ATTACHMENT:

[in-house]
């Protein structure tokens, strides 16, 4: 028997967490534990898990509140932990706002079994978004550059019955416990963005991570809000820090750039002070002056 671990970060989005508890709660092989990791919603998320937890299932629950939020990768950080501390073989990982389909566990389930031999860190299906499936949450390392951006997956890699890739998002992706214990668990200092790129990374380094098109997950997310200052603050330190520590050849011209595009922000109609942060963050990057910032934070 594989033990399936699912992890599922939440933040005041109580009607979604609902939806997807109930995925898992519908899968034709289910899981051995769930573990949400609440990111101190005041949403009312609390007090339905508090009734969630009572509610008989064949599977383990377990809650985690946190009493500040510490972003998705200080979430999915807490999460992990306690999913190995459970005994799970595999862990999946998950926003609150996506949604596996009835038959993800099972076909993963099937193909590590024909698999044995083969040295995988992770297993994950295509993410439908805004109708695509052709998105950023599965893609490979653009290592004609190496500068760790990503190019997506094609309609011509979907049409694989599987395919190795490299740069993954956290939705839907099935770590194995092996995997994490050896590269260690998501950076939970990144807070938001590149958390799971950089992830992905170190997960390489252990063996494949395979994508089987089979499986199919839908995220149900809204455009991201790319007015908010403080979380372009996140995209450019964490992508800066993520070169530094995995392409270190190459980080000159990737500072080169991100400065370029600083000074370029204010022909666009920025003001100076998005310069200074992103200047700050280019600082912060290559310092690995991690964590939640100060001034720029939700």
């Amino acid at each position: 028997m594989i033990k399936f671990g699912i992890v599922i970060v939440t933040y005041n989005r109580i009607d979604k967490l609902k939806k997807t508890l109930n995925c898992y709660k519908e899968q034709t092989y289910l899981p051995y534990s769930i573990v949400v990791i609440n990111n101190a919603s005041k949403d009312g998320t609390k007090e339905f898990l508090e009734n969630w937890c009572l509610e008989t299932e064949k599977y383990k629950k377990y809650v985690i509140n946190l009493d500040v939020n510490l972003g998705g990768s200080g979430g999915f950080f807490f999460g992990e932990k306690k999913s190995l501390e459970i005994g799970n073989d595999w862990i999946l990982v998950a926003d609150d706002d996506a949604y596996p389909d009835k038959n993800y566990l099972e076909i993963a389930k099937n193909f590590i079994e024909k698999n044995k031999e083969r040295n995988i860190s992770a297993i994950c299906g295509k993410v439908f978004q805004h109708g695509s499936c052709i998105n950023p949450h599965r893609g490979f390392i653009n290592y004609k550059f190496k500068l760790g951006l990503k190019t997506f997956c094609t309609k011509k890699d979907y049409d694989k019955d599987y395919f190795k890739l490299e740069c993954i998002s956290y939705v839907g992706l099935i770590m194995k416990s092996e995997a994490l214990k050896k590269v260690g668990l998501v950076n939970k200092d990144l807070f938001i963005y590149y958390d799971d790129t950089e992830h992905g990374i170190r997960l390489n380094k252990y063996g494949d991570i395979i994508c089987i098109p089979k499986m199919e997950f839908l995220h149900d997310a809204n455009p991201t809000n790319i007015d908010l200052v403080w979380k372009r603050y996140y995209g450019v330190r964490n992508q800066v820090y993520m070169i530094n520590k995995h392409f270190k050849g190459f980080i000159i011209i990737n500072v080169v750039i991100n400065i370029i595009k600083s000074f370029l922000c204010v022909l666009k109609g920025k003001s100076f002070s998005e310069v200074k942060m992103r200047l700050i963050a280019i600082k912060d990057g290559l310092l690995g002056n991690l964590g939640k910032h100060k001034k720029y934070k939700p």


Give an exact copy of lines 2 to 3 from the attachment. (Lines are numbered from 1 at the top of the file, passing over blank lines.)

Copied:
């Protein structure tokens, strides 16, 4: 028997967490534990898990509140932990706002079994978004550059019955416990963005991570809000820090750039002070002056 671990970060989005508890709660092989990791919603998320937890299932629950939020990768950080501390073989990982389909566990389930031999860190299906499936949450390392951006997956890699890739998002992706214990668990200092790129990374380094098109997950997310200052603050330190520590050849011209595009922000109609942060963050990057910032934070 594989033990399936699912992890599922939440933040005041109580009607979604609902939806997807109930995925898992519908899968034709289910899981051995769930573990949400609440990111101190005041949403009312609390007090339905508090009734969630009572509610008989064949599977383990377990809650985690946190009493500040510490972003998705200080979430999915807490999460992990306690999913190995459970005994799970595999862990999946998950926003609150996506949604596996009835038959993800099972076909993963099937193909590590024909698999044995083969040295995988992770297993994950295509993410439908805004109708695509052709998105950023599965893609490979653009290592004609190496500068760790990503190019997506094609309609011509979907049409694989599987395919190795490299740069993954956290939705839907099935770590194995092996995997994490050896590269260690998501950076939970990144807070938001590149958390799971950089992830992905170190997960390489252990063996494949395979994508089987089979499986199919839908995220149900809204455009991201790319007015908010403080979380372009996140995209450019964490992508800066993520070169530094995995392409270190190459980080000159990737500072080169991100400065370029600083000074370029204010022909666009920025003001100076998005310069200074992103200047700050280019600082912060290559310092690995991690964590939640100060001034720029939700």
């Amino acid at each position: 028997m594989i033990k399936f671990g699912i992890v599922i970060v939440t933040y005041n989005r109580i009607d979604k967490l609902k939806k997807t508890l109930n995925c898992y709660k519908e899968q034709t092989y289910l899981p051995y534990s769930i573990v949400v990791i609440n990111n101190a919603s005041k949403d009312g998320t609390k007090e339905f898990l508090e009734n969630w937890c009572l509610e008989t299932e064949k599977y383990k629950k377990y809650v985690i509140n946190l009493d500040v939020n510490l972003g998705g990768s200080g979430g999915f950080f807490f999460g992990e932990k306690k999913s190995l501390e459970i005994g799970n073989d595999w862990i999946l990982v998950a926003d609150d706002d996506a949604y596996p389909d009835k038959n993800y566990l099972e076909i993963a389930k099937n193909f590590i079994e024909k698999n044995k031999e083969r040295n995988i860190s992770a297993i994950c299906g295509k993410v439908f978004q805004h109708g695509s499936c052709i998105n950023p949450h599965r893609g490979f390392i653009n290592y004609k550059f190496k500068l760790g951006l990503k190019t997506f997956c094609t309609k011509k890699d979907y049409d694989k019955d599987y395919f190795k890739l490299e740069c993954i998002s956290y939705v839907g992706l099935i770590m194995k416990s092996e995997a994490l214990k050896k590269v260690g668990l998501v950076n939970k200092d990144l807070f938001i963005y590149y958390d799971d790129t950089e992830h992905g990374i170190r997960l390489n380094k252990y063996g494949d991570i395979i994508c089987i098109p089979k499986m199919e997950f839908l995220h149900d997310a809204n455009p991201t809000n790319i007015d908010l200052v403080w979380k372009r603050y996140y995209g450019v330190r964490n992508q800066v820090y993520m070169i530094n520590k995995h392409f270190k050849g190459f980080i000159i011209i990737n500072v080169v750039i991100n400065i370029i595009k600083s000074f370029l922000c204010v022909l666009k109609g920025k003001s100076f002070s998005e310069v200074k942060m992103r200047l700050i963050a280019i600082k912060d990057g290559l310092l690995g002056n991690l964590g939640k910032h100060k001034k720029y934070k939700p």